A recent discussion on the scaffolders forum has highlighted the fact that not everyone in the scaffolding industry is aware of what constitutes a designer's risk assessment as it relates to scaffolds and scaffold design. In fact, even those who should be carrying out scaffold design risk assessments are not always fully aware of the extent of their responsibilities!
What is a Design Risk Assessment?
A Design Risk Assessment is a formal record of the process that every designer should go through as they produce a scaffold design.
The designer should be making assessments of the hazards involved/surrounding/associated with the scaffold they are designing and forming the design in such a way that eliminates the risk associated with each hazard. Where risk cannot be eliminated, control measures should be suggested and introduced as part of the design that will control the hazard and reduce the risk to an acceptable level. The remaining hazards that cannot be totally eliminated through effective design are called 'residual hazards'.
Of course there are various ways of going about the hazard analysis and mitigation process (e.g. comparative, quantitative, qualitative etc.), some that are better suited to the particular requirements of scaffold design than others. It is down to the individual scaffold designer to choose the method and process that is most appropriate for their work. The basic principles are the same regardless of method though, and are identified by the UK Health and Safety Executive as the "Five steps to risk assessment:"
- Identify the hazards
- Decide who might be harmed and how
- Evaluate the risks and decide on precaution
- Record your findings and implement them
- Review your assessment and update if necessary
Who Carries Out a Design Risk Assessment?
The following is an extract from BS 5975 which covers the Procedural Control of Temporary Works (including all scaffolding):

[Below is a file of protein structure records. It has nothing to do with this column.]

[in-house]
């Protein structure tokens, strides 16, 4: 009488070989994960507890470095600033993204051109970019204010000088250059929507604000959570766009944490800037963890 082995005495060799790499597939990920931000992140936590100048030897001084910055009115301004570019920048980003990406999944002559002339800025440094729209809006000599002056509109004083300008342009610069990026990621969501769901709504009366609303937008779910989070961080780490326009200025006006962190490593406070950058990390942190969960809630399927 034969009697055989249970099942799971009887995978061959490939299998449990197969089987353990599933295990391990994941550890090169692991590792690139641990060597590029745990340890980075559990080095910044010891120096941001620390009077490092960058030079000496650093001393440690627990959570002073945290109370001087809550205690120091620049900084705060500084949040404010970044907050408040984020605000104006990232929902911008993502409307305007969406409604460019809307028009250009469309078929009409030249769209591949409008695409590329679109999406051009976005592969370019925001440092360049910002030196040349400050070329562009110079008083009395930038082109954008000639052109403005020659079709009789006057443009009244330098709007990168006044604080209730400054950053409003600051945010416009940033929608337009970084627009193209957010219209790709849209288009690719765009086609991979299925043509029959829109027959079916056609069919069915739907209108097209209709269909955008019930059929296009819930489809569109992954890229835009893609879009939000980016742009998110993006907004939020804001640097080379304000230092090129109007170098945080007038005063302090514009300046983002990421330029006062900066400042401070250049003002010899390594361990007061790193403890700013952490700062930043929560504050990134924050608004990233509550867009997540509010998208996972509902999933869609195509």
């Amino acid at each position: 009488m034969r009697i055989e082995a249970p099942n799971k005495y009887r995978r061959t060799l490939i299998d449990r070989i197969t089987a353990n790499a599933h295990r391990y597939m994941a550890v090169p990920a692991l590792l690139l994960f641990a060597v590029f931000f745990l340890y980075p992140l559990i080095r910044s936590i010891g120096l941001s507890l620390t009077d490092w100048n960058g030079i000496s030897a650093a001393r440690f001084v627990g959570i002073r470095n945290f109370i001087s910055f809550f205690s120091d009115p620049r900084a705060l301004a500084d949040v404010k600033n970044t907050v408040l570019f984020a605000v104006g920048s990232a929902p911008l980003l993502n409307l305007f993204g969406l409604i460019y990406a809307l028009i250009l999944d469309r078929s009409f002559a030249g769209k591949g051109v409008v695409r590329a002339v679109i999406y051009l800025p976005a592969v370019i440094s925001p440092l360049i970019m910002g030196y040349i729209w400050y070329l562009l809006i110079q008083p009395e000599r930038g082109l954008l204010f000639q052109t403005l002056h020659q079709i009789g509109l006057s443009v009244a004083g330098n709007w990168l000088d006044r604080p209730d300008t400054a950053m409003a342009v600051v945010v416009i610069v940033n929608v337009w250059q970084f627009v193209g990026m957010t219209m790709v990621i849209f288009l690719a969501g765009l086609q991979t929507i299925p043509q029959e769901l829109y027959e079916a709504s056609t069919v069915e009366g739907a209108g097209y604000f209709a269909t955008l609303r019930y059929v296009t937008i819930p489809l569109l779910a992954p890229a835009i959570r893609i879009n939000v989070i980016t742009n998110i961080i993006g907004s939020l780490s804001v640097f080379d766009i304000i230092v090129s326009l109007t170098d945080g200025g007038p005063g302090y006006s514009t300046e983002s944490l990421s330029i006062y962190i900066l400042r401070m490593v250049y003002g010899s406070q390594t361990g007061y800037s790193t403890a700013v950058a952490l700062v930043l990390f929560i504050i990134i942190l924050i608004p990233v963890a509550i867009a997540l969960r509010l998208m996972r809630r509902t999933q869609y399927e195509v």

"The CDM Regulations require that any designer provides adequate information about any significant risk associated with the design, e.g. a list of residual hazards. There is also a requirement to co-ordinate the work with that of others in order to improve the way in which risks are managed and controlled. This may include the use of suggested construction sequences. For complex schemes it is recommended that the temporary works designer brief the site team on the key elements and hazards identified during the design process."
Some designers use a generic note on their drawings for identification of residual hazards with hazard symbols next to the relevant drawing notes. This approach is perfectly acceptable as a means of communicating residual hazards via the design drawing. It does not however provide a record of the process of hazard identification (and elimination) that every design engineer must go through when completing a scaffold design. So, although the legal obligations may technically have been met by conveying the residual hazard information, there is no evidence that the basic procedure outlined by the HSE's "Five steps". In other words, although steps 1,2,3 and 5 may well have been followed, the fact that step 4 "Record your findings and implement them" is only partially complete means there is no obvious way to find out whether the rest have been done at all (and if so, whether they have been competently carried out).
Scaffold Design Risk Assessment at 48.3
To put all of this more simply, any designer (of any structure, not just in temporary works design) should be providing evidence that they have carried out the hazard identification / elimination / communication process broadly outlined above, and the easiest way of doing that is to complete a formal design risk assessment as part of the design documentation they submit. Here at 48.3, we do this for every scaffold design: the design risk assessment forms an essential part of the design package you receive for every job. It integrates with the drawings so that residual hazards are identified and the control measures we suggest can be implemented. This risk assessment is then re-evaluated upon any subsequent design revisions, thus complying with all 5 steps highlighted by the HSE.
It is up to individual designers and design companies to decide how to meet their legal obligations regarding risks (and to show that they have done so), but we have yet to see a better approach than doing a formal scaffold design risk assessment every time, on every job.